A will allows you to name your beneficiaries, the guardian for your minor children, and the executor who will manage the administration of your estate. A will can serve as the main document in your estate plan, or it can be used to supplement other estate planning tools such as a revocable living trust.
A living trust is increasingly used as the primary instrument in California estate plans. A living trust can provide many potential benefits, including reducing the expense of administering your estate, accelerating the process, providing greater privacy, avoiding conservatorship and centrally coordinating the collection and distribution of your assets.
A power of attorney is a written instrument in which one person appoints another person to act on his or her behalf. As part of an estate plan, a durable power of attorney allows you (rather than the court under a formal conservatorship proceeding) to name the person who will manage your personal and financial affairs in the event you are incapacitated.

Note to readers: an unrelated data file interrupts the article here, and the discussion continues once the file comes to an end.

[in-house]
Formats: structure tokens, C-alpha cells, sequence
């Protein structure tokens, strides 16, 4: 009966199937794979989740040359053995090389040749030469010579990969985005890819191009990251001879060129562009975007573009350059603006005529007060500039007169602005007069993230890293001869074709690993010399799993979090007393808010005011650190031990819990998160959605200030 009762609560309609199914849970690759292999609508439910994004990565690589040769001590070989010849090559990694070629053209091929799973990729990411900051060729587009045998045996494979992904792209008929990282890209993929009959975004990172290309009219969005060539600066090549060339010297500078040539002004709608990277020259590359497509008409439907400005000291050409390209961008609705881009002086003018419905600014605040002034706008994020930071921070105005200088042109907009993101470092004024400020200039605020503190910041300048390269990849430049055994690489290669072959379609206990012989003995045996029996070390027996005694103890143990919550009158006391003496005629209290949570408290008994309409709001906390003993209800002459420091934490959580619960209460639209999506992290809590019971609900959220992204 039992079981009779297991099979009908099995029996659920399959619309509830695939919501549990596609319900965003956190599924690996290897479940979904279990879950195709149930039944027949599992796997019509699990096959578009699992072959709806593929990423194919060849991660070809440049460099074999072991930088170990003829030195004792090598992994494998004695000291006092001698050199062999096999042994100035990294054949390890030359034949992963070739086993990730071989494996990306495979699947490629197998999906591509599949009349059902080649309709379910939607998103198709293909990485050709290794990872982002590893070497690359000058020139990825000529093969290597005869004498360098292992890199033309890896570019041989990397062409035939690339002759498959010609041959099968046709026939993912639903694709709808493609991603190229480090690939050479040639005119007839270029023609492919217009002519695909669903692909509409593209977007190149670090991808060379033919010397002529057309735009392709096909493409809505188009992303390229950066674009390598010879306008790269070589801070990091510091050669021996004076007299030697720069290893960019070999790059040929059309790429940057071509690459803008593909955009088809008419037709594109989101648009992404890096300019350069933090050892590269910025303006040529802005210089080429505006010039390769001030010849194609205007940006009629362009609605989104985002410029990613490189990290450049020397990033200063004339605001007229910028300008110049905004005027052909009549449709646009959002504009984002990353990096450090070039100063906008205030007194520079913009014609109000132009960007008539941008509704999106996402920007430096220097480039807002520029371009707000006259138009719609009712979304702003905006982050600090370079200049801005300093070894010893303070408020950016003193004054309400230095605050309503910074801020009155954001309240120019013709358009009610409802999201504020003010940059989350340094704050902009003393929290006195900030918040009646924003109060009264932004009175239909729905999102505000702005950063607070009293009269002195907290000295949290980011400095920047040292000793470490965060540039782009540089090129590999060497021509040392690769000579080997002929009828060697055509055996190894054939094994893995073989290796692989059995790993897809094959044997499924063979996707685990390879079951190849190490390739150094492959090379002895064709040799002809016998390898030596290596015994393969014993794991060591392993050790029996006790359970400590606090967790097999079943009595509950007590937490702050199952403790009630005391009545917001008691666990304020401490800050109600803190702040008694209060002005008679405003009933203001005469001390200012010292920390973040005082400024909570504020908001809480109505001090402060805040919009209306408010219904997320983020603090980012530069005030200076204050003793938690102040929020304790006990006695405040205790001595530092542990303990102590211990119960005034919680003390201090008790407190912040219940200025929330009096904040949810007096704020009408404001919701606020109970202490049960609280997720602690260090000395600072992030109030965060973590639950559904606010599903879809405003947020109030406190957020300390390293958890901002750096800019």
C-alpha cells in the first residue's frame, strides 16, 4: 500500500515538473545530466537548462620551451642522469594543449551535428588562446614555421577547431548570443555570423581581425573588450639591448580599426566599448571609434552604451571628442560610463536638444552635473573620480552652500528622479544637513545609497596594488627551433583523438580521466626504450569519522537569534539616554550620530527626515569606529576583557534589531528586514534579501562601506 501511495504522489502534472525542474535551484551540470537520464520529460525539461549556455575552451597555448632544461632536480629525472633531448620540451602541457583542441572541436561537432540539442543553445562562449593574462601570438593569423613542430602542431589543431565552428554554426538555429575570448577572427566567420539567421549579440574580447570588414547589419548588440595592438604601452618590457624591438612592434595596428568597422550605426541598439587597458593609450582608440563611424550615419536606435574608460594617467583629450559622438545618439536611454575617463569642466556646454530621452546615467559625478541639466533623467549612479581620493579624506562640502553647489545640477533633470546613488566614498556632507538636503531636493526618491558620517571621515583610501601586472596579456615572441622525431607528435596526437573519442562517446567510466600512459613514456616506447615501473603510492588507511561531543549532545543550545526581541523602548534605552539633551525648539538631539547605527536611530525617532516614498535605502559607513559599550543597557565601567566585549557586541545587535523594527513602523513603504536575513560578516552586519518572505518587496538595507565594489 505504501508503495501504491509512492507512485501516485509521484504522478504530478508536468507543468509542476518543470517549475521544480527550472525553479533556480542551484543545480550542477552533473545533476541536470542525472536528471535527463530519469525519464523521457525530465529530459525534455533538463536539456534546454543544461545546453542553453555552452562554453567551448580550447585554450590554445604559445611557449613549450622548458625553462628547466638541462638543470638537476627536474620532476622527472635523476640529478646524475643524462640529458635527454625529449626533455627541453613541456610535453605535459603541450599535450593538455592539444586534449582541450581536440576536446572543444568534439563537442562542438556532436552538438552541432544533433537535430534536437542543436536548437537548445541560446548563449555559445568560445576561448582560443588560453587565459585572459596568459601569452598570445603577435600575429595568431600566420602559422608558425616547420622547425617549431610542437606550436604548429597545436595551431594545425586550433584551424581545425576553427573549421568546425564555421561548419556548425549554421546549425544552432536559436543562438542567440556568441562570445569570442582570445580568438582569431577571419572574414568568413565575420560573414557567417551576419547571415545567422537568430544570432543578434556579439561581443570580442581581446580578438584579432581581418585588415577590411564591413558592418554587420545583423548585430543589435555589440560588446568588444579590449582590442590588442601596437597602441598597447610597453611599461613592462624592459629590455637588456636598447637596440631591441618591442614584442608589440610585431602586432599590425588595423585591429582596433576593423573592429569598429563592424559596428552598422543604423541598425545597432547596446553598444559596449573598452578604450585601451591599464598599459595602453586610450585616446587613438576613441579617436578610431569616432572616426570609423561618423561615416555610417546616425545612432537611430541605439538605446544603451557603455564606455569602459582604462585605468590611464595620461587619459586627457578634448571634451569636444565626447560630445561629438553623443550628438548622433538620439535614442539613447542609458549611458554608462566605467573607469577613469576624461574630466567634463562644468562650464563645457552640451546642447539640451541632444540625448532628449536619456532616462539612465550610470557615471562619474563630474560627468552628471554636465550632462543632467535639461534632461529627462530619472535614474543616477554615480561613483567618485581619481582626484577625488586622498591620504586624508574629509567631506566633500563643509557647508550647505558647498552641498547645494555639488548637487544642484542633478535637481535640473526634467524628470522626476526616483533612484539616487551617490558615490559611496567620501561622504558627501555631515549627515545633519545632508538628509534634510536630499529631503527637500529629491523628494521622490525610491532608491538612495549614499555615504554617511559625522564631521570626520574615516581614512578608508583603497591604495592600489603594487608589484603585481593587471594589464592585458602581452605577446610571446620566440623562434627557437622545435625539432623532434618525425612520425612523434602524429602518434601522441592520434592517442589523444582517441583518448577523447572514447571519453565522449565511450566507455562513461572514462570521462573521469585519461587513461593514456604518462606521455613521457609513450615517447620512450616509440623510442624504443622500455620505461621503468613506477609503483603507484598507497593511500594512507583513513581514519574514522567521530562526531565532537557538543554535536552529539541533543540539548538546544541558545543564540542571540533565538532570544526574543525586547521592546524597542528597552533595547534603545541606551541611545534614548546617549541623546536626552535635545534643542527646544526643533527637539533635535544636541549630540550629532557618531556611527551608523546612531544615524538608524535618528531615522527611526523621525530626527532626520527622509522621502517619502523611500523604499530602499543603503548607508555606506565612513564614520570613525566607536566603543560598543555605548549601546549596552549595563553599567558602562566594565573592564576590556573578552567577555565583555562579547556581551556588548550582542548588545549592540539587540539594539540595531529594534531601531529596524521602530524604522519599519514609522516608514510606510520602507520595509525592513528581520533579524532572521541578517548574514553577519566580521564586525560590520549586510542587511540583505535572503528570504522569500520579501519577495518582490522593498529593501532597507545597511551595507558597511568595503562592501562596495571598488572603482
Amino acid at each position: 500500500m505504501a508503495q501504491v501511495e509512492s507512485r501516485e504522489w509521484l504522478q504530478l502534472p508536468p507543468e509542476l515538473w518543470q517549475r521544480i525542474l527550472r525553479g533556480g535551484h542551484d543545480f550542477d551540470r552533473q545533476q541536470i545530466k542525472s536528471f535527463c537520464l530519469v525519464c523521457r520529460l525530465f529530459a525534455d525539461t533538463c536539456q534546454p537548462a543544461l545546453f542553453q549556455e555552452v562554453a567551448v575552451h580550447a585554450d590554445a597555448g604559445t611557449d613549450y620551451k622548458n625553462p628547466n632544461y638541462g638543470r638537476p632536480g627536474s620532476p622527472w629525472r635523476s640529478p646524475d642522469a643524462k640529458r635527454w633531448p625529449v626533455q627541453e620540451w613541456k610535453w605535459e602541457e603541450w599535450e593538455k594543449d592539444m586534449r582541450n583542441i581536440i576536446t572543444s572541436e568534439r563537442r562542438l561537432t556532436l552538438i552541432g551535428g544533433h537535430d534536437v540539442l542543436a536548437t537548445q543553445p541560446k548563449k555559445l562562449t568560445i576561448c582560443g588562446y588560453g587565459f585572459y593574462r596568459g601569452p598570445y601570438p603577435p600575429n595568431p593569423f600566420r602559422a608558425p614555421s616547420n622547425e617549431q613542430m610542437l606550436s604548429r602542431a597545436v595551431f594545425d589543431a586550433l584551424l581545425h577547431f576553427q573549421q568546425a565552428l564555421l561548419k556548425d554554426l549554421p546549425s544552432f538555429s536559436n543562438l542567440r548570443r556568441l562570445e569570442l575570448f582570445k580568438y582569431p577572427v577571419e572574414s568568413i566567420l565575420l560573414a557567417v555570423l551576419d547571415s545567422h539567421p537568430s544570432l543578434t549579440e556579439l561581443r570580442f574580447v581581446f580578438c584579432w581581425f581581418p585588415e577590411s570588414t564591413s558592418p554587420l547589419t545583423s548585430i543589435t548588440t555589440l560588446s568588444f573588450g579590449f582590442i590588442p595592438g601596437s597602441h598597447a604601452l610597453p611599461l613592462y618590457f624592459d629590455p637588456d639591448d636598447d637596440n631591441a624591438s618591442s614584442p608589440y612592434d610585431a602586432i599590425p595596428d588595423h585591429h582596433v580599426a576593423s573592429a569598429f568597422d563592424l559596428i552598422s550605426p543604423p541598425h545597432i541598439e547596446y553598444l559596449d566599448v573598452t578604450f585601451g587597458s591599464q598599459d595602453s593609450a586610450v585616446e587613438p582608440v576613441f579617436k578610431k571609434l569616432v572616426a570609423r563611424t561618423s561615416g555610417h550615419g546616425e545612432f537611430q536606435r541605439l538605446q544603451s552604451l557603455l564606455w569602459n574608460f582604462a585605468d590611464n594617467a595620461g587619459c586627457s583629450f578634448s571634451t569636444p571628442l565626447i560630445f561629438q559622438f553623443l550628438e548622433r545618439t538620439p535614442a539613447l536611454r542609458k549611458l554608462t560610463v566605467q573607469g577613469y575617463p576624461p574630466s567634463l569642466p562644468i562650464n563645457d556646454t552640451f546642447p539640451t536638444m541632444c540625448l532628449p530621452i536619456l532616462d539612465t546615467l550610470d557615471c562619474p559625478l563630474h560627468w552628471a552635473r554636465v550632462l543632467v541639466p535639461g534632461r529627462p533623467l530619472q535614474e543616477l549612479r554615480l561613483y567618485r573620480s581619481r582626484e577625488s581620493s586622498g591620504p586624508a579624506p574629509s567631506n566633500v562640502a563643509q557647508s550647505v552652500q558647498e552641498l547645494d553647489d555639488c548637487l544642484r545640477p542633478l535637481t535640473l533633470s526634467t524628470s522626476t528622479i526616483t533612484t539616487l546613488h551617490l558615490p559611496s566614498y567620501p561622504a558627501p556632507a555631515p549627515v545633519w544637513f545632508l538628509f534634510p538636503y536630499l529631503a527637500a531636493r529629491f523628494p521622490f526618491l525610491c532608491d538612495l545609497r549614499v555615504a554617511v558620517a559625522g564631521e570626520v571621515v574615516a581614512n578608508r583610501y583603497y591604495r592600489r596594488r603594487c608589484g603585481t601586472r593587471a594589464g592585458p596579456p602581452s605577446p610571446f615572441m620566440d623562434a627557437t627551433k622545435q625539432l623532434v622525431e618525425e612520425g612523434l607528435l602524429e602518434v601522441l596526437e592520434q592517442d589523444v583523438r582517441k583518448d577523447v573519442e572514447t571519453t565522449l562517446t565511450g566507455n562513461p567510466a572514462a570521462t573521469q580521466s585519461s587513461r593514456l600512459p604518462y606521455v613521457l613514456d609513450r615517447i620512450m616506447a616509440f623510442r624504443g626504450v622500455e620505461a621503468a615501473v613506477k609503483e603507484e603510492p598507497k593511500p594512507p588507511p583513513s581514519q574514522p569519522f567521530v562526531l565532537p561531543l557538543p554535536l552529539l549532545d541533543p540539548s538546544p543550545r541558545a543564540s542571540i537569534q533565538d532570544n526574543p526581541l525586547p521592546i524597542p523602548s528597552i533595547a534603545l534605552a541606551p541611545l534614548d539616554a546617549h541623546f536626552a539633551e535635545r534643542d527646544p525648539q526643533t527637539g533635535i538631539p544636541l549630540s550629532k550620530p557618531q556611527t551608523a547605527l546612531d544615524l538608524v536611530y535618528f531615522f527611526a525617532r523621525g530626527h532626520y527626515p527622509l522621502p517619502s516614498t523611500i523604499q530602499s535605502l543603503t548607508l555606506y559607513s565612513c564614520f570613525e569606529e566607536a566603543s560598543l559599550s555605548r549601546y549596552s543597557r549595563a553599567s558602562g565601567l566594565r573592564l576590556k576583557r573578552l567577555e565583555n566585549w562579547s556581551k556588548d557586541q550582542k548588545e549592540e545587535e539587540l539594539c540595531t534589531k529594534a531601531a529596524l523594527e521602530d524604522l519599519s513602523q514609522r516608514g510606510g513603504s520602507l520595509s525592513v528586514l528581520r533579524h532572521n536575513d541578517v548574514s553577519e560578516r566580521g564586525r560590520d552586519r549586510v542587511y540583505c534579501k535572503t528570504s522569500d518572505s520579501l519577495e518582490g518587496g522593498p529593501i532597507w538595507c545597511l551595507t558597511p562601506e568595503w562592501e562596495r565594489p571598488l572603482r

An advance health care directive, which can include a power of attorney, allows you to instruct doctors and other health care providers regarding medical treatment you do or do not wish to receive under various scenarios. Without a valid AHCD, your family members may have to go to court to obtain the authority to make critical health care decisions on your behalf.
Many assets such as IRAs, 401(k)s and life insurance policies are generally not governed by your will or trust. Instead, these pass according to the beneficiary designations you have (or should have) on file with the financial institution. Properly naming beneficiaries for these assets is one of the most important (and often overlooked) aspects of estate planning.
Many situations warrant more advanced planning tools, which can include a wide variety of irrevocable trusts. Click below to learn more.